Otagi Nenbutsuji Temple is often confused with Adashino Nenbutsuji Temple. But these two Nenbutsuji Temples are completely different temples. Adashino Nenbutsuji Temple is located in the middle of Saga Toriimoto Preserved Street, while Otagi Nenbutsuji Temple is further up the mountain, past the first torii of Atago Jinja Shrine.
In the Nara Period (766), Emperor Shoutoku, daughter of Emperor Shomu, built a temple in Higashiyama, Kyoto. The temple was named Otagiji Temple after the name of the place at that time.
In the Heian period (794-1185), the temple was severely damaged by flooding from the Kamo River and was abandoned. Soon after, however, the temple was rebuilt by Senkannaigu, a Tendai Buddhist priest.
The temple’s main hall was built in the Kamakura period and is an important cultural property.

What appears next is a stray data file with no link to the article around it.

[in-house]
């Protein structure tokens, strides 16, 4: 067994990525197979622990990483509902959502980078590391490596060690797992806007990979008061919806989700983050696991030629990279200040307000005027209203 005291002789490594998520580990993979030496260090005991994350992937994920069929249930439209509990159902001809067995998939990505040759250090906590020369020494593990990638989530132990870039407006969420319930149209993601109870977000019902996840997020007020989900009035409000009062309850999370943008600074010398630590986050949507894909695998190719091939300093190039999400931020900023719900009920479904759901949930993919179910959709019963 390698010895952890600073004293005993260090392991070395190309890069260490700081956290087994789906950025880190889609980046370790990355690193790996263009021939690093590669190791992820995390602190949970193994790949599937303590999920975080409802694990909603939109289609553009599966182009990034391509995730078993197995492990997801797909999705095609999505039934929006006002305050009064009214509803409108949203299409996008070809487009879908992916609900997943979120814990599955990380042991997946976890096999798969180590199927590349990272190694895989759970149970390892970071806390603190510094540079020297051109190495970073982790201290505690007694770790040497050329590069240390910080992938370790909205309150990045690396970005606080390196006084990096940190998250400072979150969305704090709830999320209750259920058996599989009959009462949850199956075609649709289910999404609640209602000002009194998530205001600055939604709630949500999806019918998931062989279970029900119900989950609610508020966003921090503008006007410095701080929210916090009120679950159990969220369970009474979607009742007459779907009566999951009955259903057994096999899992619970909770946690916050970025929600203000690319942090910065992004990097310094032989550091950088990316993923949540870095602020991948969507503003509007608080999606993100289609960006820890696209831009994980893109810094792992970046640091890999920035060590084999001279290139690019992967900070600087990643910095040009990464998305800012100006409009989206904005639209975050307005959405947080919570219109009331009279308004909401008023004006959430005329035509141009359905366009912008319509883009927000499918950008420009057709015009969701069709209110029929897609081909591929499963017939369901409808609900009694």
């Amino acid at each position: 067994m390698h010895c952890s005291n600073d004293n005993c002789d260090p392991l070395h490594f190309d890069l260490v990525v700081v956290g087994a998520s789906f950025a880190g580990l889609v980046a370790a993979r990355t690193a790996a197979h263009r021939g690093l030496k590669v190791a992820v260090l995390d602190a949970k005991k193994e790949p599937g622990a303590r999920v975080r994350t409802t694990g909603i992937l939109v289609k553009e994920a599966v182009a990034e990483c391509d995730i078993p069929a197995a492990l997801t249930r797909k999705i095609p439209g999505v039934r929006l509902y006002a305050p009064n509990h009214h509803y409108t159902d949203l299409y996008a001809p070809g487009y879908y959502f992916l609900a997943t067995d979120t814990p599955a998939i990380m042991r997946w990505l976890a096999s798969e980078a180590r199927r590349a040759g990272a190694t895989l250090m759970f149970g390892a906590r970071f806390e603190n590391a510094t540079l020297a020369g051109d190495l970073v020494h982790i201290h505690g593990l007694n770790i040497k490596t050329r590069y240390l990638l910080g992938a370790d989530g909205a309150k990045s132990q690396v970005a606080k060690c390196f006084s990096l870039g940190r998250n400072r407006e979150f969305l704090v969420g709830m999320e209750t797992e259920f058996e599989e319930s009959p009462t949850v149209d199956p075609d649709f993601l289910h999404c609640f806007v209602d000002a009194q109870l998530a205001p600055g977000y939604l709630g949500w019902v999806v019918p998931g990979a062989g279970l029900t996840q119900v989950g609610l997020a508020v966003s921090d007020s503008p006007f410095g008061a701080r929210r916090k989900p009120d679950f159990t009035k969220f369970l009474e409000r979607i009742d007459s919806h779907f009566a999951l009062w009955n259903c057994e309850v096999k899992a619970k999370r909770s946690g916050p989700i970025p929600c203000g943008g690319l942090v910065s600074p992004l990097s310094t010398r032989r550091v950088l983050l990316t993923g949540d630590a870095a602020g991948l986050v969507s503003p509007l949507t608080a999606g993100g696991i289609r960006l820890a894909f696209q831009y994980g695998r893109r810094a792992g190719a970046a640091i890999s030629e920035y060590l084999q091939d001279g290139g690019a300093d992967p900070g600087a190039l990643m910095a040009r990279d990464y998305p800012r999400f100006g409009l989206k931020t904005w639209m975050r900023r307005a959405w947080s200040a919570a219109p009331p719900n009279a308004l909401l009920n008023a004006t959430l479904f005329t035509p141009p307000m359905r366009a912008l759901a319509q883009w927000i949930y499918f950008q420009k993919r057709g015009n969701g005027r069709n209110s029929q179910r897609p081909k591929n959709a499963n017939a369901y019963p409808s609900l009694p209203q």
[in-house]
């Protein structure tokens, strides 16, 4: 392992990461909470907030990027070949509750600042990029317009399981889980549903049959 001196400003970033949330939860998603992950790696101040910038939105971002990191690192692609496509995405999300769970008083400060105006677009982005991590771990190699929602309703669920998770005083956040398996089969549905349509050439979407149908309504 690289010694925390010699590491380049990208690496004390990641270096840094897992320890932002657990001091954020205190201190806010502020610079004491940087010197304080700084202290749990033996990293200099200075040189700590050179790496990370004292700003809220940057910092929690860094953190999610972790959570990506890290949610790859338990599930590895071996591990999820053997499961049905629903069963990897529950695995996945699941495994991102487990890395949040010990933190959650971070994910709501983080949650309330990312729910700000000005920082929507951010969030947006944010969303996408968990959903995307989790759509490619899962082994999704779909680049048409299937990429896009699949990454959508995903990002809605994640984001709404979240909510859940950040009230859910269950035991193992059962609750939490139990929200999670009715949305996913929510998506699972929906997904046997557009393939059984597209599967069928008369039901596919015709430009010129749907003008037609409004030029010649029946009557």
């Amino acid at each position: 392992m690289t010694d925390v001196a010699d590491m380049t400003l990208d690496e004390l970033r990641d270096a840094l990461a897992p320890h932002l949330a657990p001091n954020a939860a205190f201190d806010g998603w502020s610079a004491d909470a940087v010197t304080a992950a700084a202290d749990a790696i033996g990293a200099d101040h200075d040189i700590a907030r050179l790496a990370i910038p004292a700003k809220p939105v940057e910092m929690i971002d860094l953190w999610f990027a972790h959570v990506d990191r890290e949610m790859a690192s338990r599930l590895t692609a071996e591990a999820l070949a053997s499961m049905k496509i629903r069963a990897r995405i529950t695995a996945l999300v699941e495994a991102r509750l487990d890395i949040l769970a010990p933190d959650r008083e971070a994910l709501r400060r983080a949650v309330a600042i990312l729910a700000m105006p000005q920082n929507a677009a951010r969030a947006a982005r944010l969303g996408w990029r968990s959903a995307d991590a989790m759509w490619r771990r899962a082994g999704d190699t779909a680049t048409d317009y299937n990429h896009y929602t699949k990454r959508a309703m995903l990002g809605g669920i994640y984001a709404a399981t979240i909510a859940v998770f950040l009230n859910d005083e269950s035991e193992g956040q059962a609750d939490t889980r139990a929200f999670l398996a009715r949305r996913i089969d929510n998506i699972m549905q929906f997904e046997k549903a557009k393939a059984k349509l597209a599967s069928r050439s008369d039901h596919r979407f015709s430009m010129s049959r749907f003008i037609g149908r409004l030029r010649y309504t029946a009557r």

Later, in 1922, the hall was moved to its present location for preservation. Since that time, it has been called Otagi Nenbutsuji Temple. However, during World War II, the head priest became absent. A typhoon in 1950 had further exacerbated the destruction. The typhoon caused severe damage to the building and Buddhist statues. As a result, the temple was closed again.
Then, in 1955, the reconstruction works started. Many visitors have carved the Rakan (arhat) statues (about 1200 in number) that now fill the temple grounds to help with the reconstruction.
Nearby spots from Otagi Nenbutsuji Temple
A short distance below the temple is the Toriimoto townscape preservation area with its beautiful streets.
Another Nenbutsuji, Adashino Nenbutsuji, is located in the town of Toriimoto. There, over 8,000 grave stones welcome you.